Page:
How Can I Fix Diastasis Recti Naturally?

With all the potential problems that you might experience as a result of this medical condition, it’s natural to wonder if you can fix diastasis recti naturally. You can — to an extent. “Exercise the deep core stabilization muscles,” advises Chaux. “These muscles include the transversus abdominis, pelvic floor, diaphragm, and deep multifidus muscles. These muscles are all connected and form a cylinder to stabilize the spine and pelvis.”

 Additionally, there are other exercises that can help minimize the appearance of diastasis recti. “An effective deep core stabilization exercise to get rid of it are the hypopressives,” she adds. “Hypopressives stabilize the core, ribs, and thoracolumbar fascia. It activates the transversus abdominis by shrinking the rectus abdominis muscles and bringing together the space at the linea alba.”

But just as there are movements that you can do to help bring down the bulge, there are exercises you should strictly avoid.  Says Chaux: “Avoid every activity that increase excess of pressure in the intra-abdominal cavity such as lifting, running, jogging, crunches, and sit ups. Modify the way of doing squats and sitting down as follows: Inhale when you are squatting or sitting down and exhale when you are standing up.”


Can You Really Fix Diastasis Recti?

Although it’s important to get exercise in as a means of physical and mental well-being, it might not be a cure-all to getting rid of diastasis recti once and for all. “The goal with addressing diastasis recti is not necessarily to ‘get rid of it’ but to improve function so that you are able to perform activities of daily life without difficulty or pain,” says Sparks, who suggests diaphragmatic breathing to help the abdominal area function (and look) better. “Happy Baby pose where you’re lying on your back and focusing on breathing into your abdomen in a 360-degree fashion will do wonders to improve the function of your abdomen.”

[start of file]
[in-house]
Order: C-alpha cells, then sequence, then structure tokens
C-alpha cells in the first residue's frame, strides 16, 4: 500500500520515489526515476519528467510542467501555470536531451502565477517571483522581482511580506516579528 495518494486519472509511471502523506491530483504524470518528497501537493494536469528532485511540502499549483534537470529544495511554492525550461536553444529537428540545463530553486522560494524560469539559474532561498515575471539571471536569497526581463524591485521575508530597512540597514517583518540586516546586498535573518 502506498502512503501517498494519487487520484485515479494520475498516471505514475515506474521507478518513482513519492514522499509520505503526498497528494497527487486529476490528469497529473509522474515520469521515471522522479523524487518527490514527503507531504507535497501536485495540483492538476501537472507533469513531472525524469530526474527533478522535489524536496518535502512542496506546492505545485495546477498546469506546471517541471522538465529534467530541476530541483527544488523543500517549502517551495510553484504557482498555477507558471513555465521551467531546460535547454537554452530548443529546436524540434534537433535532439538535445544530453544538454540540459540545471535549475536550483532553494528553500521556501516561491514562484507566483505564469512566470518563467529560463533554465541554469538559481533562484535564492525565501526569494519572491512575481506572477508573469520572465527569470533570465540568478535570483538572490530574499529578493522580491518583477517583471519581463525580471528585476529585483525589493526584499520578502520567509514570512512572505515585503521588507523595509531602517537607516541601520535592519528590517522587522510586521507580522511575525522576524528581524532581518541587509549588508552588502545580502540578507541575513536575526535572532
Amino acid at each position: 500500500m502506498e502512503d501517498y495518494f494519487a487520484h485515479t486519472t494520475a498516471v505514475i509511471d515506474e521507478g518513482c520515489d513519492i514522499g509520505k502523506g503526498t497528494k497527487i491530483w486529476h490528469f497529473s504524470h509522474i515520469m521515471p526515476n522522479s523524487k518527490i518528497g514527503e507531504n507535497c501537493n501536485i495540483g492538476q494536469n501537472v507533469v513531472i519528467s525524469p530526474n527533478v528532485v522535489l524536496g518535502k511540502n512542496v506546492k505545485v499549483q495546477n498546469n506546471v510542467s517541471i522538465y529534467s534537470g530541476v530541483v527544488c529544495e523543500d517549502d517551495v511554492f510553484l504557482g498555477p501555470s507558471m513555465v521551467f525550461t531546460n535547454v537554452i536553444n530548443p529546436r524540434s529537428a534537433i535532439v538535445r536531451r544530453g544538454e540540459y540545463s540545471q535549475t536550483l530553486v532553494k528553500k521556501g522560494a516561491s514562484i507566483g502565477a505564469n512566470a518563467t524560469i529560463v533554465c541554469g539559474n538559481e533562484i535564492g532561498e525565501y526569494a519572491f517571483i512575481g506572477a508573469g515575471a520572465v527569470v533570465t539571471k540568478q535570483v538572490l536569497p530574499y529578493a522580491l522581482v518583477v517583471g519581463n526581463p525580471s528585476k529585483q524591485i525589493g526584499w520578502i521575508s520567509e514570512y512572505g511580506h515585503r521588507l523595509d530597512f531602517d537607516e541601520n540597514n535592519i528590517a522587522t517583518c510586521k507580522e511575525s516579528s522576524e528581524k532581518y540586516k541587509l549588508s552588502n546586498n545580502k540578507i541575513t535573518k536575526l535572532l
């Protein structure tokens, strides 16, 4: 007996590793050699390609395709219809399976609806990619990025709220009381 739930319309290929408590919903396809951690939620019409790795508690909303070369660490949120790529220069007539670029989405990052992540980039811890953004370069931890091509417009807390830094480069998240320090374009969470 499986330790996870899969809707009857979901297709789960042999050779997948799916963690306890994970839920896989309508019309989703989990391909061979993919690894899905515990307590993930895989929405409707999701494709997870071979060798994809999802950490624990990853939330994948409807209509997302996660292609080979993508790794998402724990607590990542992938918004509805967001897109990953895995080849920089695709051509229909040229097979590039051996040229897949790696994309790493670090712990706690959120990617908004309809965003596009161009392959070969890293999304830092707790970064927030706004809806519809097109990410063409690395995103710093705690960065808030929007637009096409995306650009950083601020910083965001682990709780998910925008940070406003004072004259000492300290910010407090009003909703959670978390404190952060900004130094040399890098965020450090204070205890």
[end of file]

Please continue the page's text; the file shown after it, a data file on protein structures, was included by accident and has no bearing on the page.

Still, after performing all the correct exercises, you still might not be happy with the appearance of your abdomen. And that’s when you might need to consider surgery as an alternative. “You can strengthen the surrounding muscles to try to narrow that distance, but the diastasis is usually permanent,” says Dr. Katerina Gallus, MD, a board-certified female plastic surgeon in San Diego. “Surgery is an option to correct the diastasis and is part of the tummy tuck (abdominoplasty) procedure. In the procedure lower abdominal excess skin is removed and the diastasis is repaired with a suture to close the gap.” So if you’re concerned about how to get rid of diastasis recti, surgery might be an option, especially if you’re looking to fix diastasis recti years later.

Although it might be cute to sport a bump when you’re pregnant, it’s not always the desired look once you’re postpartum. You should consult your healthcare provider about options that are available to you to lessen the look of diastasis recti and make you look — and feel — better.

Study cited:

Hall, Heather, Sanjaghsaz, H. (2022). “Diastasis Recti Rehabilitation,” https://pubmed.ncbi.nlm.nih.gov/34424636/


Dr. Alexandra Chaux, Doctor of Physical Therapy

Dr. Alison Mitzner, MD, a board-certified pediatrician

Dr. Rachel Sparks, DC, a chiropractor in Wichita, KS

Dr. Katerina Gallus, MD, a board-certified female plastic surgeon in San Diego